- Ensure you have safe cattle handing facilities such as a cattle crush or race where the animal can be restrained or allowed limited movement during the vaccination process.
- Handle and store vaccine according to label specifications.
- Ensure that vaccination equipment is clean and in good working order.
- Ensure needles are clean and sharp. Replace frequently.
- Blunt needles can lead to incorrect application of vaccine, impacting on the efficacy of the vaccine and increasing costs due to product wastage.
- Be sure to dispose of blunt needles correctly and with caution. Blunt needles should be placed in a container before disposing to prevent handling injuries.
- Needles and the vaccination site should be clean, free from mud, manure or blood to prevent infection and abscesses forming at the injection site.
- Ensure vaccination equipment is calibrated to the correct dosage according to label specifications.
- Most vaccination programs require two doses for the vaccine to be effective and establish immunity.
- Vaccination can be achieved via subcutaneous injection (under the skin), intramuscular injection (into the muscle) or by intravenous injection (into the vein).
- Vaccination technique will vary depending on the vaccine you are using.
- Subcutaneous injection is the most common method of vaccination.
Subcutaneous Injection (Under The Skin)
- This is a common delivery method for most vaccines.
- Ensure the injection site is clean before injecting.
- Disinfectants should not be used with live vaccines as they can inactivate the vaccine.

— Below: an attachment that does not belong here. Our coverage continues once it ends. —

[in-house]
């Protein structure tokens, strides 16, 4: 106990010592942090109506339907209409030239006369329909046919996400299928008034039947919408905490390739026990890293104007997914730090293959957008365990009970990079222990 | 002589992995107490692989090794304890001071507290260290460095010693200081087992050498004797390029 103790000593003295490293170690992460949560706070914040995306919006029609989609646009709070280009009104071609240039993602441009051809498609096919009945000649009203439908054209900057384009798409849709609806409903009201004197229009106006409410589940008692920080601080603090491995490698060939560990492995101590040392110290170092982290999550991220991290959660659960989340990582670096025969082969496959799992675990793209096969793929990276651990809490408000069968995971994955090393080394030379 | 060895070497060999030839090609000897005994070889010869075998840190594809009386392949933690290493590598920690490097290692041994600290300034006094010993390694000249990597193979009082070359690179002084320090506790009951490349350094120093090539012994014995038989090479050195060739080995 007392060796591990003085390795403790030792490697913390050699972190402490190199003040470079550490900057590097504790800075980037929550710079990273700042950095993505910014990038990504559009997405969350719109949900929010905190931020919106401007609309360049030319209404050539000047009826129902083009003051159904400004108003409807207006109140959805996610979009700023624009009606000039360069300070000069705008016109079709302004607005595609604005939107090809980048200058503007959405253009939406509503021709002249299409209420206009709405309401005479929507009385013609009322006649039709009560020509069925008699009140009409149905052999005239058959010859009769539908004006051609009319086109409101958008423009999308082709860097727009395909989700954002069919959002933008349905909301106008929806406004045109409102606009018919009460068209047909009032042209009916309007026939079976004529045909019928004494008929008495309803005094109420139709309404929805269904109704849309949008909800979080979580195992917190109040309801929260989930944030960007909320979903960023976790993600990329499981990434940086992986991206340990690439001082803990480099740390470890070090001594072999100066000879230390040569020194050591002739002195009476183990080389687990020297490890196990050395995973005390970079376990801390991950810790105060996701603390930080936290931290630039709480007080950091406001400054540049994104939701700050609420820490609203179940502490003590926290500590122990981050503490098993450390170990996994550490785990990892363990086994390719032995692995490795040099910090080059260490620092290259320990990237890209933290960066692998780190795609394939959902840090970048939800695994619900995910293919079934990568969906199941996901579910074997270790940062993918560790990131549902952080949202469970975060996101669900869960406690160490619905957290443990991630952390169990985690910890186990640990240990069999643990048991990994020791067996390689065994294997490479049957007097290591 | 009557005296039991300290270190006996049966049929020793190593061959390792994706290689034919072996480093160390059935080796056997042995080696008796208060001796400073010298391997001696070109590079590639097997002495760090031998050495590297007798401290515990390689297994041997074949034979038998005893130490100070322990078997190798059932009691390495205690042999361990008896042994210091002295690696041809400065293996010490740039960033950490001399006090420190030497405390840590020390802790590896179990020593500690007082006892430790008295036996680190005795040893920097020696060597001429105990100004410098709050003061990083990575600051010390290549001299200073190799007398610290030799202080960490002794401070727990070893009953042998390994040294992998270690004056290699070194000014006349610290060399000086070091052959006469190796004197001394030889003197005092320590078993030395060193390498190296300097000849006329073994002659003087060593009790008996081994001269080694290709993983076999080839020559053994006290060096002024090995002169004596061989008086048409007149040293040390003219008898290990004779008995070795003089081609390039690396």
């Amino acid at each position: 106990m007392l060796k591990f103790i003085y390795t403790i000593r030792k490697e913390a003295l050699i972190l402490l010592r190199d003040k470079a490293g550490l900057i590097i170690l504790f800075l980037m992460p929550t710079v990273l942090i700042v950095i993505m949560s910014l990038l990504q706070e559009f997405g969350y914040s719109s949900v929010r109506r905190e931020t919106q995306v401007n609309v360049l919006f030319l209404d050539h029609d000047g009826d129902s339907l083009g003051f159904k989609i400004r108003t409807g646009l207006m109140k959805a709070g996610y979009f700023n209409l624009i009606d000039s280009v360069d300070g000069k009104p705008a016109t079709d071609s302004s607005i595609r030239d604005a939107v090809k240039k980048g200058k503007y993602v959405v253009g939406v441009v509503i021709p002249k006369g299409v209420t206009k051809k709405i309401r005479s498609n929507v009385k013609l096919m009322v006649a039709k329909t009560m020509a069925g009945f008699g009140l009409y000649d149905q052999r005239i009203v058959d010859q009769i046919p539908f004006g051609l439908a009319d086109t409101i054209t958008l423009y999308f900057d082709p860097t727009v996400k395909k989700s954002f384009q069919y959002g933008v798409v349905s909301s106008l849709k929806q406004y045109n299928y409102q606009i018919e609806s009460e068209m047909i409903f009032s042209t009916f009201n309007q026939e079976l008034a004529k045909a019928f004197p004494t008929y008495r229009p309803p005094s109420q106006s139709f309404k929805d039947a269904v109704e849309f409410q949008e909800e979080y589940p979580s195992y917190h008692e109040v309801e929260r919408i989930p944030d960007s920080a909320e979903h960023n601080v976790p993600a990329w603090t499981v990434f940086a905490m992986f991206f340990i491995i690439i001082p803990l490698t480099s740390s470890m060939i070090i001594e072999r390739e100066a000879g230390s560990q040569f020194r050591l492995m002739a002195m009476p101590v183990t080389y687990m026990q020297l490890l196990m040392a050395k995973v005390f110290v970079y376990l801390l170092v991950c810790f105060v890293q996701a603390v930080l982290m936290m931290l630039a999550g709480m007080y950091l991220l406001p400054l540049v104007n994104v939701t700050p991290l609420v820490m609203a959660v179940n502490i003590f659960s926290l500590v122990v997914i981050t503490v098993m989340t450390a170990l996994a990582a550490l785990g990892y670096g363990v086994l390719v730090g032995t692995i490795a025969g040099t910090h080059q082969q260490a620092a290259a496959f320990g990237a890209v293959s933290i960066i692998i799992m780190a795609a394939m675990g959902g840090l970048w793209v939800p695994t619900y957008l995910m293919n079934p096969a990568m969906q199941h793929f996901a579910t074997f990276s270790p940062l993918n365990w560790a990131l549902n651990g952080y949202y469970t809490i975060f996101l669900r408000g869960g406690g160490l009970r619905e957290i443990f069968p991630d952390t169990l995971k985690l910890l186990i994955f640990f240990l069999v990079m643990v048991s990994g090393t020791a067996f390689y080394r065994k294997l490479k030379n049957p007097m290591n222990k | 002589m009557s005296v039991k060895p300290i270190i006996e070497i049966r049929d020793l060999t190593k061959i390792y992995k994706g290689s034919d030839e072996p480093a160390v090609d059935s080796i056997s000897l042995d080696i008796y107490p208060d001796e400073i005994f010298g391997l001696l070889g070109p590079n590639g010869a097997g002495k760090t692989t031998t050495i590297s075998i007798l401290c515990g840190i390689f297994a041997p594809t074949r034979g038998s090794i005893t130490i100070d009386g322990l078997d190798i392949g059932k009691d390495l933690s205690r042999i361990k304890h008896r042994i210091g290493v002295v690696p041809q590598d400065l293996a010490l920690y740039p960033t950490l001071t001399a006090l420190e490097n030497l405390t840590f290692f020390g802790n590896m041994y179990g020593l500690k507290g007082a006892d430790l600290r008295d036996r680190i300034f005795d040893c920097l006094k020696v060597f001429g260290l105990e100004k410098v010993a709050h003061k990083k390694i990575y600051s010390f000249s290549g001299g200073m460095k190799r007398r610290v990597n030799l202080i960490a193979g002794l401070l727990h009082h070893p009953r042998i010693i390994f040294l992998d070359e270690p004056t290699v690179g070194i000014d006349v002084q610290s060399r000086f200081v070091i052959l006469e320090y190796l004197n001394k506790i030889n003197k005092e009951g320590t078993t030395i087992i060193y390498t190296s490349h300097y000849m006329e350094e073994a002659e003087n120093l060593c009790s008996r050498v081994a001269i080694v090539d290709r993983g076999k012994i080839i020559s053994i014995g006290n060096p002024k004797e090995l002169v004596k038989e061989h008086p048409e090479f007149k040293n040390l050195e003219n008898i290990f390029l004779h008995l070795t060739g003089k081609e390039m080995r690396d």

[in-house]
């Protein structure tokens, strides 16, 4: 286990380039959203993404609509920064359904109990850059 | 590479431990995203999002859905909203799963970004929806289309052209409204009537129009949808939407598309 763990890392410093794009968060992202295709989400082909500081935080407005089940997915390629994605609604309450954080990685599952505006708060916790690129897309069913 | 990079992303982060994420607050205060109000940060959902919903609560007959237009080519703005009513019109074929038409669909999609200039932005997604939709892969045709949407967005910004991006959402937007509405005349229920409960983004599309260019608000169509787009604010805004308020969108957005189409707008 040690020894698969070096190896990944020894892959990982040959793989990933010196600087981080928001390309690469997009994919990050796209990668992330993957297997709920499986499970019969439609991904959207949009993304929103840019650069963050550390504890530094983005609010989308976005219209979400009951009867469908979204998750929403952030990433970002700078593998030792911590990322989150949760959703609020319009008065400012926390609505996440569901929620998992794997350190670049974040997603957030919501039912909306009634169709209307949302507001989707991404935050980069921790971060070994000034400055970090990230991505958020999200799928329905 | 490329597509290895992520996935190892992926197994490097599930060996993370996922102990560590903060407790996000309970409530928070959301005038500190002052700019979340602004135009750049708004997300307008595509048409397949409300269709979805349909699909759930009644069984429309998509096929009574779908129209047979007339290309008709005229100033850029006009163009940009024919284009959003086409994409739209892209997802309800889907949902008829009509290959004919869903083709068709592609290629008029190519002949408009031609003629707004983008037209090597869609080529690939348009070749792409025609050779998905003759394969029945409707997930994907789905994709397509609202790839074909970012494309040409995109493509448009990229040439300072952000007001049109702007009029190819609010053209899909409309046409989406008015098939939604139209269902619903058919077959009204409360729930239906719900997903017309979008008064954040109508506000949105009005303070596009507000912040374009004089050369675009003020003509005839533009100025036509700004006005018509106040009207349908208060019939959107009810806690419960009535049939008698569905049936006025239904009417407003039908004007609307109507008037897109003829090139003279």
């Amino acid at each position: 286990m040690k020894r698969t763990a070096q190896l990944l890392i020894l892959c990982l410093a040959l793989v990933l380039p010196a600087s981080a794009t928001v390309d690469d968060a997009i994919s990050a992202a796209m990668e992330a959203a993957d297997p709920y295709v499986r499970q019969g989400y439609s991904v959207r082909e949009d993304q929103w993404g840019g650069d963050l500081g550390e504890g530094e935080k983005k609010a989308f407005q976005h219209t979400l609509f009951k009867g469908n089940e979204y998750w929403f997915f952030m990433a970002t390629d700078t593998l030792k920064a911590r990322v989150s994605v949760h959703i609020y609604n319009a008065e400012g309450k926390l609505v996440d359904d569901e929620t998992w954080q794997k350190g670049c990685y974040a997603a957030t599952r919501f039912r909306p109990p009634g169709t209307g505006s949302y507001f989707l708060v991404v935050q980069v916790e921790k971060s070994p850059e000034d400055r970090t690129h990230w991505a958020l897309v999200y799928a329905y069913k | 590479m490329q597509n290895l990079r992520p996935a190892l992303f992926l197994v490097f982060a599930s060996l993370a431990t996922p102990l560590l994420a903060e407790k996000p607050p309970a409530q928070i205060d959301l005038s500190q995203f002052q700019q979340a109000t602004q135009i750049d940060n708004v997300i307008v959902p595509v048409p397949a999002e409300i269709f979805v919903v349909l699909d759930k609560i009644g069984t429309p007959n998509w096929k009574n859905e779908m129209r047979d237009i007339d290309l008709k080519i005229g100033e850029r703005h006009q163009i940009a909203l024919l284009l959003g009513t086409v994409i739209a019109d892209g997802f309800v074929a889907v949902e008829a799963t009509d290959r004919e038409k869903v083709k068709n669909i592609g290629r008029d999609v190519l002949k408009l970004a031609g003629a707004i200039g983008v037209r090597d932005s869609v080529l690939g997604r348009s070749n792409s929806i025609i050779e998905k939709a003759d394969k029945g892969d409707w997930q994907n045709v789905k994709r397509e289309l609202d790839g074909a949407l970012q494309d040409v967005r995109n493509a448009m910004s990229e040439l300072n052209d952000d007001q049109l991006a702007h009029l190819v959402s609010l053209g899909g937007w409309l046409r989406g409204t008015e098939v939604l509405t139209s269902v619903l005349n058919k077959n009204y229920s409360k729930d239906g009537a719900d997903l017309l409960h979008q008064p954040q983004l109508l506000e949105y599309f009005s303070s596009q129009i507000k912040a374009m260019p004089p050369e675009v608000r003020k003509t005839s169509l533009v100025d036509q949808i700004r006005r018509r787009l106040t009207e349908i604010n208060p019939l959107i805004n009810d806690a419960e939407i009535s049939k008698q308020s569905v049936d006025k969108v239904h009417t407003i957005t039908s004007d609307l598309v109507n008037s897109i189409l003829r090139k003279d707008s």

- A 16 gauge, 1 /2 inch needle is recommended.
- Ensure needles are clean and sharp.
- It is always best to discard the used needle after each vaccination session.
- The recommended injection site is high on the neck (Figure 2).
- To inject, lift a fold of loose skin with your free hand, and inject into the ‘tented’ skin (Figure 3).
- The needle should not pass through the fold of skin.
- If you are unsure if an animal has received the full dose, inject again.
Common Diseases to Vaccinate Against
Endemic diseases of livestock in Australia that vaccines can help prevent include:
- Bovine respiratory disease
- Clostridial diseases (including botulism)
- Cheesy gland
- Johne’s disease
- Three day sickness (Bovine Ephemeral Fever)
When to Vaccinate
Clostridial diseases are caused by bacteria of the genus Clostridium. Clostridia are widespread in the environment and are normally found in soil and faeces. They form highly resistant spores that can survive in the environment for very long periods. They are also present in the gastrointestinal tract of healthy animals and as spores in their tissues. Not all species of clostridia cause disease, but those that do are usually fatal. Clostridial diseases include: Tetanus, Blackleg, Black Disease, Malignant Oedema, Pulpy Kidney and Botulism.
All animals are at risk of clostridial disease, but younger animals are at a higher risk than adults due to procedures such as marking, dehorning and castration creating an opportunity for clostridial bacteria to invade the body.
Vaccination program for the common Clostridial diseases:
- Vaccinate calves from 6 weeks of age. Two doses are required, 4 to 6 weeks apart. Give the first dose 4 to 6 weeks before marking and a booster at marking.
- Previously unvaccinated adult stock should receive two doses 4 to 6 weeks apart.
- An annual booster should be given to animals to ensure continued immunity.
- Annual boosters should be administered to cows 4 weeks prior to calving to ensure that immunity is passed onto the new born calf via colostrum.
For further information on vaccination programs for other common diseases in cattle visit here.
To get the most out of your vaccination program, most programs should be accompanied by strategic management practices depending on the disease you are vaccinating against. Management practices may include grazing strategies, nutrition management, animal husbandry procedures and biosecurity practices. For more information on biosecurity practices refer to the Stock Sense biosecurity resources.